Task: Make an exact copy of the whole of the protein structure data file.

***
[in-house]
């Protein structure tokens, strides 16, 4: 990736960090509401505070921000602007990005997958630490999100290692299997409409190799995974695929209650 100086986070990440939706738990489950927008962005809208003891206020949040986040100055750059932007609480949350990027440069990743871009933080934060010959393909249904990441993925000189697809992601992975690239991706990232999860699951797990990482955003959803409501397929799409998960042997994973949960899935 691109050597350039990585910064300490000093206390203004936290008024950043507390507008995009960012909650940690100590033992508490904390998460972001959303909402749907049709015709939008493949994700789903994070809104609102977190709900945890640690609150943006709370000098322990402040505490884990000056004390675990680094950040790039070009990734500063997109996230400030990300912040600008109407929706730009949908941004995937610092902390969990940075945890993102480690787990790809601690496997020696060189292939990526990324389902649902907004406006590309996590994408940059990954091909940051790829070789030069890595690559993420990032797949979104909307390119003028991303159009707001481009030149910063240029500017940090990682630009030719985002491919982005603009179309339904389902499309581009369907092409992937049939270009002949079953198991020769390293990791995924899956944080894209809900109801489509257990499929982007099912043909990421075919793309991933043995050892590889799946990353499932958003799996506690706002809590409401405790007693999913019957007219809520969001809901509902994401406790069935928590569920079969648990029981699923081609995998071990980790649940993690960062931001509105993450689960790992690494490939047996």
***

[in-house]
């Protein structure tokens, strides 16, 4: 990736960090509401505070921000602007990005997958630490999100290692299997409409190799995974695929209650 100086986070990440939706738990489950927008962005809208003891206020949040986040100055750059932007609480949350990027440069990743871009933080934060010959393909249904990441993925000189697809992601992975690239991706990232999860699951797990990482955003959803409501397929799409998960042997994973949960899935 691109050597350039990585910064300490000093206390203004936290008024950043507390507008995009960012909650940690100590033992508490904390998460972001959303909402749907049709015709939008493949994700789903994070809104609102977190709900945890640690609150943006709370000098322990402040505490884990000056004390675990680094950040790039070009990734500063997109996230400030990300912040600008109407929706730009949908941004995937610092902390969990940075945890993102480690787990790809601690496997020696060189292939990526990324389902649902907004406006590309996590994408940059990954091909940051790829070789030069890595690559993420990032797949979104909307390119003028991303159009707001481009030149910063240029500017940090990682630009030719985002491919982005603009179309339904389902499309581009369907092409992937049939270009002949079953198991020769390293990791995924899956944080894209809900109801489509257990499929982007099912043909990421075919793309991933043995050892590889799946990353499932958003799996506690706002809590409401405790007693999913019957007219809520969001809901509902994401406790069935928590569920079969648990029981699923081609995998071990980790649940993690960062931001509105993450689960790992690494490939047996």